Adopting a positive attitude toward article rejection
Academics experience more rejection than almost any other profession. Many of your papers and grant applications are likely to be rejected, perhaps more than once, before they are finally accepted or funded. This will especially be the case if you take the advice onboard that we offer in our workshops and training sessions and always try to preferentially submit your research papers to journals that have higher impact factors (IFs). Indeed, rejection happens - all the time. The important question is how can you manage this, and turn it into a positive to advance your career.
1. Work on several projects/papers simultaneously
Write up your research efficiently and quickly, submit and then move onto the next project. Don't sit back and wait for decisions to come to you on the papers you’ve submitted. You must have several papers on the go, several projects in various stages of completion so that you can keep your publication rate ‘ticking over’, as they say.
2. Believe in your research
At the same time, belief in your research – that it is of high quality and deserves to appear in leading journals – is one of the keys to success as an international researcher. Generating positivity and energy around your research and projecting this to others, in both written and spoken form, makes it much easier to present talks confidently at conferences, for example, as well as to write successful editorial responses to comments received in peer review. Our Charlesworth Knowledge training courses can help you learn these skills to advance your career.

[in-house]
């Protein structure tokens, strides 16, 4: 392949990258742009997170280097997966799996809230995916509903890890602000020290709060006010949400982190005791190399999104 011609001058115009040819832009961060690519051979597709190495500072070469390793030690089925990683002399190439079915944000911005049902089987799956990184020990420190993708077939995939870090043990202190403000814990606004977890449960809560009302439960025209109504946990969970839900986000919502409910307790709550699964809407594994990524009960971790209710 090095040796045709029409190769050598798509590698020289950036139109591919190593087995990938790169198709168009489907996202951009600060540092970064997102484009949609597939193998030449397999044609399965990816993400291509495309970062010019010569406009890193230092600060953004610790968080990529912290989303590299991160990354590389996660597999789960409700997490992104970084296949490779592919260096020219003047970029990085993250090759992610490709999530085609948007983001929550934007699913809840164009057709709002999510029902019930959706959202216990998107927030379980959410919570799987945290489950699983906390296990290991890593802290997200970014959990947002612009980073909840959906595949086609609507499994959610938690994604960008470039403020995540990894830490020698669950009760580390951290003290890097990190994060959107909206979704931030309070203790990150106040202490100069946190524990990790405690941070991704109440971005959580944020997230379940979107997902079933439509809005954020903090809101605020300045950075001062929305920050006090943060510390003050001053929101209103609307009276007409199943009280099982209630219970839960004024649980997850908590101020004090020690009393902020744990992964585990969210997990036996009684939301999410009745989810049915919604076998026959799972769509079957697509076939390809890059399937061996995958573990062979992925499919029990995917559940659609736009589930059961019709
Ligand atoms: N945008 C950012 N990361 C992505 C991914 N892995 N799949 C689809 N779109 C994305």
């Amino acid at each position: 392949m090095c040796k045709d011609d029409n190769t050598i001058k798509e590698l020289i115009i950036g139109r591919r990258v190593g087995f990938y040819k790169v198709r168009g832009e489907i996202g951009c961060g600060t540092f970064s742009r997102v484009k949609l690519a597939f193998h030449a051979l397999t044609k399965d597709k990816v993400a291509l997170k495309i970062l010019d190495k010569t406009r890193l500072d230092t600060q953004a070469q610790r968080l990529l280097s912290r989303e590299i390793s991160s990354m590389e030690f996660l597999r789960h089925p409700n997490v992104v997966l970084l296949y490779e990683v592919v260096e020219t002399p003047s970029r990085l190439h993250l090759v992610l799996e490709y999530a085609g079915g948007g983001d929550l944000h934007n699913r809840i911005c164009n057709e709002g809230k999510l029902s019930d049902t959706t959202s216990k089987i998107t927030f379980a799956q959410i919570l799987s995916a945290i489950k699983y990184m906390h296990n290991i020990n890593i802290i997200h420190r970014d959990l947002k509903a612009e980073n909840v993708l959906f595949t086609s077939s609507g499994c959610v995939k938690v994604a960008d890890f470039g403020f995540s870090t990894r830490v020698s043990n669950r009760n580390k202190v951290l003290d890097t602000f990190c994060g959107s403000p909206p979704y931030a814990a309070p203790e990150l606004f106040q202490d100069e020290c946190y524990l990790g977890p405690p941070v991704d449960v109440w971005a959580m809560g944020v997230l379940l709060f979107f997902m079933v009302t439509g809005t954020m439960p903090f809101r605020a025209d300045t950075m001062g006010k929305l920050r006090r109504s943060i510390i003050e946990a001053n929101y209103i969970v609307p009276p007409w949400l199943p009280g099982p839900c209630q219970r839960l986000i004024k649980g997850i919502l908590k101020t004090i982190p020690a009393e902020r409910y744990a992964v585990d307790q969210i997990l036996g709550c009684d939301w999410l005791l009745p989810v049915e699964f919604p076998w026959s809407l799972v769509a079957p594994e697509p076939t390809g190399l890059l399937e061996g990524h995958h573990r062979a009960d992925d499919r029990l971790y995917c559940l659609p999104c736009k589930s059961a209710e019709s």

3. Write and respond confidently to editors
Don’t be afraid of talking to editors and asking questions about negative decisions if you feel you have been unfairly treated, or that perhaps the reviewers of your paper did not have enough information or understanding to make a fair and informed decision. What’s the worst that can happen? Your paper has already been rejected, after all. A quick, polite and constructive email to an editor might help a lot. For example...
We feel that reviewer x did not provide a fair and balanced review of our work for <the following reasons>. Would you consider giving us another opportunity to explain the basis and results of our study?
You don’t want to miss out on the chance to get your work into high-profile journals and, remember, one of the most important steps is having gotten the study out for review in the first place.
As Winston Churchill once said:
Success consists of going from failure to failure without loss of enthusiasm.
This is especially true of academic research publishing!
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